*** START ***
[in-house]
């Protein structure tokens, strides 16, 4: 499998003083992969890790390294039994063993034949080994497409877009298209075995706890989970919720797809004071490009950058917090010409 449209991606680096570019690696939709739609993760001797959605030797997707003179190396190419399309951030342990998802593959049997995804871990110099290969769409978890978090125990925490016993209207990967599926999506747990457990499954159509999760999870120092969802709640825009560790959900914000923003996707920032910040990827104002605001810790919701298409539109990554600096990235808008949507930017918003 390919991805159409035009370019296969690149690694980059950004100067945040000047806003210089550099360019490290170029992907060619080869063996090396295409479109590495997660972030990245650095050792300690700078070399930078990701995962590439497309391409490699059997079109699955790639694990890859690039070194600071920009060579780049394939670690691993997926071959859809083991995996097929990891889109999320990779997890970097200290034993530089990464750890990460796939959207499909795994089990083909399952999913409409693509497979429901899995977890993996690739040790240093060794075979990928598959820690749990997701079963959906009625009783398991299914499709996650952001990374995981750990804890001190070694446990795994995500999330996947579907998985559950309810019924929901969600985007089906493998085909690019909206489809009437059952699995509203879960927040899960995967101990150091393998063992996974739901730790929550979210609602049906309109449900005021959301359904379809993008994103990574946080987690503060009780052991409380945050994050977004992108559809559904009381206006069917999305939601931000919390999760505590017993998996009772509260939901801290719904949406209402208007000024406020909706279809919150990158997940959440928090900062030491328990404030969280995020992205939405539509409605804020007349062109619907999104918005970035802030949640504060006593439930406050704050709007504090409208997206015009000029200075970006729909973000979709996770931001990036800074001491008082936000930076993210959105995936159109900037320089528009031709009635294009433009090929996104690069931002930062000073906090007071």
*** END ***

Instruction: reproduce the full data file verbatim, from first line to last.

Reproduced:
[in-house]
């Protein structure tokens, strides 16, 4: 499998003083992969890790390294039994063993034949080994497409877009298209075995706890989970919720797809004071490009950058917090010409 449209991606680096570019690696939709739609993760001797959605030797997707003179190396190419399309951030342990998802593959049997995804871990110099290969769409978890978090125990925490016993209207990967599926999506747990457990499954159509999760999870120092969802709640825009560790959900914000923003996707920032910040990827104002605001810790919701298409539109990554600096990235808008949507930017918003 390919991805159409035009370019296969690149690694980059950004100067945040000047806003210089550099360019490290170029992907060619080869063996090396295409479109590495997660972030990245650095050792300690700078070399930078990701995962590439497309391409490699059997079109699955790639694990890859690039070194600071920009060579780049394939670690691993997926071959859809083991995996097929990891889109999320990779997890970097200290034993530089990464750890990460796939959207499909795994089990083909399952999913409409693509497979429901899995977890993996690739040790240093060794075979990928598959820690749990997701079963959906009625009783398991299914499709996650952001990374995981750990804890001190070694446990795994995500999330996947579907998985559950309810019924929901969600985007089906493998085909690019909206489809009437059952699995509203879960927040899960995967101990150091393998063992996974739901730790929550979210609602049906309109449900005021959301359904379809993008994103990574946080987690503060009780052991409380945050994050977004992108559809559904009381206006069917999305939601931000919390999760505590017993998996009772509260939901801290719904949406209402208007000024406020909706279809919150990158997940959440928090900062030491328990404030969280995020992205939405539509409605804020007349062109619907999104918005970035802030949640504060006593439930406050704050709007504090409208997206015009000029200075970006729909973000979709996770931001990036800074001491008082936000930076993210959105995936159109900037320089528009031709009635294009433009090929996104690069931002930062000073906090007071």